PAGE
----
Lichen planus - Nail and Distal Digit
Nail involvement occurs in less than 25% of patients with skin or mucosal disease. Isolated nail involvement can also be the first or only manifestation of the disease, but isolated nail LP is relatively uncommon. Clinical features depend on the location, duration, and severity of the disease in the nail apparatus. Involvement of the entire nail matrix is the most frequent presentation and results in thinning of the nail plate, onychorrhexis, nail atrophy with dorsal pterygium formation, and trachyonychia. Focal nail matrix involvement produces longitudinal splitting, longitudinal ridging, and pitting. Involvement of the nail bed is rare and induces distal subungual hyperkeratosis with or without associated onycholysis. If untreated, permanent scarring of the nail matrix may occur, resulting in dorsal pterygium formation.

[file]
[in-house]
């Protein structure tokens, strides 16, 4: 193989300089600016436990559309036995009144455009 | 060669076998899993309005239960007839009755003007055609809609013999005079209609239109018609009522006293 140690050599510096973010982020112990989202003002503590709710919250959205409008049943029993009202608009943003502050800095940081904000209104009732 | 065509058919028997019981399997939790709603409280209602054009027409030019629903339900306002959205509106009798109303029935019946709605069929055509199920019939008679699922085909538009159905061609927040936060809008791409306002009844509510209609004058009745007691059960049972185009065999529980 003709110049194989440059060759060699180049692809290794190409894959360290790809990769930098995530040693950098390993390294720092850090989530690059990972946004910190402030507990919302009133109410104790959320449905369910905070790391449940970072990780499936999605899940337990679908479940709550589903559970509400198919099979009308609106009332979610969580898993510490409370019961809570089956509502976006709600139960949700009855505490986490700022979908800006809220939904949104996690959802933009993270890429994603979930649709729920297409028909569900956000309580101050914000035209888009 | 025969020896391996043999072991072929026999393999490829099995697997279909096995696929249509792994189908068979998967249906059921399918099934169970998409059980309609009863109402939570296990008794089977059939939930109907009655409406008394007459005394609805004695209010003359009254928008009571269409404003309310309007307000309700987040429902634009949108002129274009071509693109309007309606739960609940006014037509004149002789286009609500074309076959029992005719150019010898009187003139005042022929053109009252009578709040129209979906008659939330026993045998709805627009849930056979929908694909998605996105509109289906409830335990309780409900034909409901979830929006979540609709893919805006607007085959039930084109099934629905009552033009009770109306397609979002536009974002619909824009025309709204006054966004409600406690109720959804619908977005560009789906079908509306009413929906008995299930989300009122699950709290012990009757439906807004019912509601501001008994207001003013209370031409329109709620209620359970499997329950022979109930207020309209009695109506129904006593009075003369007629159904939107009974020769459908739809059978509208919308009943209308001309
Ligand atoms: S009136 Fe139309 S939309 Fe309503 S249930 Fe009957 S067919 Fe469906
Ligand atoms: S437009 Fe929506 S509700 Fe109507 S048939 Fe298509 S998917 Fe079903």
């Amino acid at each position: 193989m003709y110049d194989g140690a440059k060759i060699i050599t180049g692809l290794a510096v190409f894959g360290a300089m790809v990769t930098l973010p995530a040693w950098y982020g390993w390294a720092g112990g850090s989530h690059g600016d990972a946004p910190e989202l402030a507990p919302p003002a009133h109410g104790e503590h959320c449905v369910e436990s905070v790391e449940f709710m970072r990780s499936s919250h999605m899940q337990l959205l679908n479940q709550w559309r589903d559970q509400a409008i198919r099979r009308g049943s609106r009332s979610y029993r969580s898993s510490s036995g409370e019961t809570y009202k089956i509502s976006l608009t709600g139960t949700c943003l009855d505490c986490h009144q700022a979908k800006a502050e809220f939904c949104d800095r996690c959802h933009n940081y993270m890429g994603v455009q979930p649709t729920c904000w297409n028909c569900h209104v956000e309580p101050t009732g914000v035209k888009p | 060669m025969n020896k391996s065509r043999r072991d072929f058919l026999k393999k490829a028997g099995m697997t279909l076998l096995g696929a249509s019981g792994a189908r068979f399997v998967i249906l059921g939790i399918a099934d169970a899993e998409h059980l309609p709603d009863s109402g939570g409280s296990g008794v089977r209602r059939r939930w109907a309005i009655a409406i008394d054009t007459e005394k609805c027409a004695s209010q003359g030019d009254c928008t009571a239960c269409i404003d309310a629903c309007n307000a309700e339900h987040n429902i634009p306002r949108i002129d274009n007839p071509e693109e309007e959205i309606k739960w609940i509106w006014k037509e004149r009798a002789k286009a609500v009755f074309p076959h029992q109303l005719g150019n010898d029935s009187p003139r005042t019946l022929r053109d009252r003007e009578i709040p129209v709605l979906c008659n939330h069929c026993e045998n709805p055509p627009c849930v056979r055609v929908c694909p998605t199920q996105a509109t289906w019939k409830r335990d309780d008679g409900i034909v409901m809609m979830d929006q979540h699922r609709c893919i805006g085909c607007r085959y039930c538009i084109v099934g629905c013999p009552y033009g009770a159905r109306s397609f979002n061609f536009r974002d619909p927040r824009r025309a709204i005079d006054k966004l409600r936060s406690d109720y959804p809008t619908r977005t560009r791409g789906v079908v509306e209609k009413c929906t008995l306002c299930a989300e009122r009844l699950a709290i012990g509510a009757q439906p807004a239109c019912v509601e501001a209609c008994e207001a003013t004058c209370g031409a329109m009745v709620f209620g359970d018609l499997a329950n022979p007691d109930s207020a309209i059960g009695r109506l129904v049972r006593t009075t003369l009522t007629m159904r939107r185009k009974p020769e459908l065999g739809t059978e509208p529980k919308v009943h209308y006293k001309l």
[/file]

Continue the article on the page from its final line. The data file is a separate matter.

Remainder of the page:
LP is a cause of twenty nail dystrophy, which is more commonly seen in children than adults. LP has been reported as a cause of longitudinal melanonychia.
Typically the diagnosis of nail LP is delayed, and many patients will have changes for more than 3 years before the diagnosis is made.
LP is more common in adults, and prevalence in children is 2%-3%.
L43.9 – Lichen planus, unspecified
4776004 – Lichen planus
- Lichen striatus
- Systemic amyloidosis
- Impaired peripheral vascularization
- Nail alteration following toxic epidermal necrolysis
- Graft-versus-host disease
- Dyskeratosis congenita
Last Updated: 05/07/2019